How NOT to Speak – The Perils of the “It’s All About Me” Speaker

How NOT to Speak – The Perils of the “It’s All About Me” Speaker

Imagine this: You’ve just left a presentation that inspired and motivated you. The speaker made you laugh one minute, and then see connections the next. You got ideas, tips, enjoyed relevant stories and examples, a great handout, and a message that inspired you. And most importantly, the speaker seemed to talk directly to you and your needs. It was almost as if you and the speaker shared similar life experiences and values. As you leave, you are grateful that you decided to attend the presentation and promise yourself to take action based on what you learned. You’ve been thoroughly impressed by the “It’s All About You” speaker, and wish that all speakers could be like that. What a valuable use of your time it was!

And now, imagine this: You’re sitting in an audience about to listen to a speaker tell [what you hope] is an inspirational story about how they became so successful. Perhaps you’ll be able to learn some valuable lessons that you can apply to your current situation. The speaker starts with a long, text-heavy PowerPoint slide that lists their credentials and qualifications, complete with fancy initials that follow their name. They boast about their accomplishments, their awards, their rock-solid work ethic, and how many businesses and fancy cars they had by the time they were 18 years old. You wait and hope that they will share something of value — something that isn’t purely about THEM — that shows that they care about what their audience gets out of the presentation. But… nothing. The conclusion goes something like: “I’m so busy and successful, you would have to stand in line if you wanted to work with me.” Ah, well. The “It’s All About Me” speaker just stole away an hour of your life that you’ll never get back.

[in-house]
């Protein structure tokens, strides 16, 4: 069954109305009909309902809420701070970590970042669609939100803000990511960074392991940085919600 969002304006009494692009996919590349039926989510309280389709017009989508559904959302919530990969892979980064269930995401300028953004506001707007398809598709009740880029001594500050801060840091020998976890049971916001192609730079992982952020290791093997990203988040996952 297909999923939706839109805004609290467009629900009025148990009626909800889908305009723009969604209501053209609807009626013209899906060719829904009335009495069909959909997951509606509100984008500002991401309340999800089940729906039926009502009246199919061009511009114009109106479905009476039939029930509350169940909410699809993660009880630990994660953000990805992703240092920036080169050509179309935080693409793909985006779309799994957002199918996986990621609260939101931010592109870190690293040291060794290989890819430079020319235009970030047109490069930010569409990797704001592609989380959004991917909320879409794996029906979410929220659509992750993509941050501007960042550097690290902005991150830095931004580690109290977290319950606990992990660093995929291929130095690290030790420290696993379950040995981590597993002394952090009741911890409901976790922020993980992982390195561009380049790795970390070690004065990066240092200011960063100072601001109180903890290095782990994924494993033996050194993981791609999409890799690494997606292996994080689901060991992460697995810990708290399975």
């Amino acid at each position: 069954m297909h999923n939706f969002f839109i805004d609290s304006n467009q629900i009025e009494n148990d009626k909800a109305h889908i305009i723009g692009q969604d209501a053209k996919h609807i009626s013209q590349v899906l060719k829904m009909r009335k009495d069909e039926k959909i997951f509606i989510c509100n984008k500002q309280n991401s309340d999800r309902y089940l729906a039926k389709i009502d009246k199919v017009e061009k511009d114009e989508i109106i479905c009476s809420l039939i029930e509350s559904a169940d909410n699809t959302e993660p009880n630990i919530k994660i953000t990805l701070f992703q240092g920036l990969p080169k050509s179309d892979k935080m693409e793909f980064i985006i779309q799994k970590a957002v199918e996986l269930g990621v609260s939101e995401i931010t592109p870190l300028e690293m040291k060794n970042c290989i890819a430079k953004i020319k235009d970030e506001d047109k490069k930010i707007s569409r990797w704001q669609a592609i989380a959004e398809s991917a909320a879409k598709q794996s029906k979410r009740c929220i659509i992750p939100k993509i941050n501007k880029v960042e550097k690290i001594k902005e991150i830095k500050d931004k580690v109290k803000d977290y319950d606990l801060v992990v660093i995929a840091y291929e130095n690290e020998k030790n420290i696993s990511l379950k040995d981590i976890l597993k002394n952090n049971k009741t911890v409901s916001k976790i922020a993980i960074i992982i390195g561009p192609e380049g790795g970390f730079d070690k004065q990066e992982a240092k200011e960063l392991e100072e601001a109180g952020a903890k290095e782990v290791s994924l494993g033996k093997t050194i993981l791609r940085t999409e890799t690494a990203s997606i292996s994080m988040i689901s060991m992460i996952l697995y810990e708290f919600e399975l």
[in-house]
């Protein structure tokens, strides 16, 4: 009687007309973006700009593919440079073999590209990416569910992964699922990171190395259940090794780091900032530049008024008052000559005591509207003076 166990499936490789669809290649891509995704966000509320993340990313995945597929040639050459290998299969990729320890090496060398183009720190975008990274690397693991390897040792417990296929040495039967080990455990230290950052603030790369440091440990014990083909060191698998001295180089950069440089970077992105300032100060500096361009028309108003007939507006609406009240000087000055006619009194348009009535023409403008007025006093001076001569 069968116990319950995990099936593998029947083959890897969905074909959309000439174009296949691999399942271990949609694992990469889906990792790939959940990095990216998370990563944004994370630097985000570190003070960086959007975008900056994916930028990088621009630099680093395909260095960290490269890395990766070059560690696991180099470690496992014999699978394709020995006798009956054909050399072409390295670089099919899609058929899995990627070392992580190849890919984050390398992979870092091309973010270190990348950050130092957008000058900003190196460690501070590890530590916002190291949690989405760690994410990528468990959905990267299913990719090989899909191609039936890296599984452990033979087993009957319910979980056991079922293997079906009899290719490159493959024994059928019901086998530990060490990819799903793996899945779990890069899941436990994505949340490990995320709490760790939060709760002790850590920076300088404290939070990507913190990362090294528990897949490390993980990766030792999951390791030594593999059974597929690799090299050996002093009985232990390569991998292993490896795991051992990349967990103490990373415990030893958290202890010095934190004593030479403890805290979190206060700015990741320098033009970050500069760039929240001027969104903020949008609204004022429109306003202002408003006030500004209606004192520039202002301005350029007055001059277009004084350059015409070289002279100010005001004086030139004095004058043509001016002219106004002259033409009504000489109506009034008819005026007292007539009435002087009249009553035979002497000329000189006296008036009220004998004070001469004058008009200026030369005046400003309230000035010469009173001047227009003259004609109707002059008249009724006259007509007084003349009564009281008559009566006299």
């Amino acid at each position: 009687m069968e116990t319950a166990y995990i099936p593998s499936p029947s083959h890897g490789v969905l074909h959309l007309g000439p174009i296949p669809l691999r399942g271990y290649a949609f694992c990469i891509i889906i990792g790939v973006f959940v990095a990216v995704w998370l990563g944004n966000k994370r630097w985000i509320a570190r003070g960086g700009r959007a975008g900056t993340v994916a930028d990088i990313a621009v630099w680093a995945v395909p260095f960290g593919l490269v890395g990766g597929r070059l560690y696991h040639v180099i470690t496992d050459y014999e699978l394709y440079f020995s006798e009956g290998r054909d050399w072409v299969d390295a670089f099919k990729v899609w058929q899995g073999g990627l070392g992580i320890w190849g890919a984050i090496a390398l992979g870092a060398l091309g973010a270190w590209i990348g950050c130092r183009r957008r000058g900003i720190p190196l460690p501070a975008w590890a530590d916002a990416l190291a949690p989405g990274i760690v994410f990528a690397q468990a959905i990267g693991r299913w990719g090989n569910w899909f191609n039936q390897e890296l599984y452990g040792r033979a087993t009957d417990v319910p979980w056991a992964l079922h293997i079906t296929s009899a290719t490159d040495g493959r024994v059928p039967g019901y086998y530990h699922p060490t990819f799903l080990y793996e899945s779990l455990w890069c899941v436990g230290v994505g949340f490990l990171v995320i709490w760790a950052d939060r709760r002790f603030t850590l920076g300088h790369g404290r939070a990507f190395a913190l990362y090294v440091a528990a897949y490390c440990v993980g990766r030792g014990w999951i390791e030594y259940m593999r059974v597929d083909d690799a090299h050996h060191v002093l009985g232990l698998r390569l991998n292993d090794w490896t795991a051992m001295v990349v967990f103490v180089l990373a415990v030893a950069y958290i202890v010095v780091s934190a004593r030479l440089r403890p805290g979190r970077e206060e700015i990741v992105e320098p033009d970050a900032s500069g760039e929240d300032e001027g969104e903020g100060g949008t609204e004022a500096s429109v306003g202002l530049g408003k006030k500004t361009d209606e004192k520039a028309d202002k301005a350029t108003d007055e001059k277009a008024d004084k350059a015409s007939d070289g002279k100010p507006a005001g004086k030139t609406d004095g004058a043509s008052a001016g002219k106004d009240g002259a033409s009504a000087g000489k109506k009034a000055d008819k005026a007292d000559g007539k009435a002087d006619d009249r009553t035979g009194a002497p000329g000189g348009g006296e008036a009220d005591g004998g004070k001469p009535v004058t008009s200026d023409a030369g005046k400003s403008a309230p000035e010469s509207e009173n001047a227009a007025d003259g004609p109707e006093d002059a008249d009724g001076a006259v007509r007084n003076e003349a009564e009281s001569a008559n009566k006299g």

It’s Not About You…Really!
It’s not too hard to see that the first speaker wins praise for being attuned to her audience’s needs. Before speaking, she has researched who they are, why they’re there, and what they expect to hear. She delivers valuable content that’s geared directly to them. The second speaker, however, is not attuned at all. She aims to impress her audience by listing her qualifications and credentials, but what she doesn’t realize is that her audience is filled with intelligent and accomplished people who are hoping to learn something new and interesting from her. With her self-focused content and inability to provide anything of value to the audience, she simply ends up alienating and frustrating them.

Here’s the reality: People care about themselves and how to solve their problems. So to get them to appreciate your message, the speech should be about the audience and their needs. As a speaker, you must resist the urge to focus on talking about your products and services, and what makes you the best person for the job.

A composed, prepared, information-rich presentation will go a lot farther in showcasing your expertise than listing your qualifications, credentials, and experience. Even if you’re asked to speak about your company or your products, make it about your customers or the problems you solve instead. Provide them with valuable content — and they are a lot more likely to provide you with their appreciation, their recommendation, and their business.